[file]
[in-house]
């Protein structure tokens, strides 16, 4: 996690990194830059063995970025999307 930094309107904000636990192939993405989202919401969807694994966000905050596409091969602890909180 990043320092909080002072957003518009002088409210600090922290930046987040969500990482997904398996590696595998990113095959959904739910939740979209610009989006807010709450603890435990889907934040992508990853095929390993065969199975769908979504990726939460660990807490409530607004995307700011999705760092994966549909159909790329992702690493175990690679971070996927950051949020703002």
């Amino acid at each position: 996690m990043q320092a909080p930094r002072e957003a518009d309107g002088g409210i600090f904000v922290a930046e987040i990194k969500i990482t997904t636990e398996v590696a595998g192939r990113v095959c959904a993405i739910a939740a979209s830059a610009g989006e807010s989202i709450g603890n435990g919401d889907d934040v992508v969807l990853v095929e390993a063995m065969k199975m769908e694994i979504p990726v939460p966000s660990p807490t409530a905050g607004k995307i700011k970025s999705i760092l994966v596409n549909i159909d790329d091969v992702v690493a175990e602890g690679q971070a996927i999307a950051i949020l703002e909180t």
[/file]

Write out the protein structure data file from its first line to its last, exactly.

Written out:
[in-house]
């Protein structure tokens, strides 16, 4: 996690990194830059063995970025999307 930094309107904000636990192939993405989202919401969807694994966000905050596409091969602890909180 990043320092909080002072957003518009002088409210600090922290930046987040969500990482997904398996590696595998990113095959959904739910939740979209610009989006807010709450603890435990889907934040992508990853095929390993065969199975769908979504990726939460660990807490409530607004995307700011999705760092994966549909159909790329992702690493175990690679971070996927950051949020703002």
């Amino acid at each position: 996690m990043q320092a909080p930094r002072e957003a518009d309107g002088g409210i600090f904000v922290a930046e987040i990194k969500i990482t997904t636990e398996v590696a595998g192939r990113v095959c959904a993405i739910a939740a979209s830059a610009g989006e807010s989202i709450g603890n435990g919401d889907d934040v992508v969807l990853v095929e390993a063995m065969k199975m769908e694994i979504p990726v939460p966000s660990p807490t409530a905050g607004k995307i700011k970025s999705i760092l994966v596409n549909i159909d790329d091969v992702v690493a175990e602890g690679q971070a996927i999307a950051i949020l703002e909180t």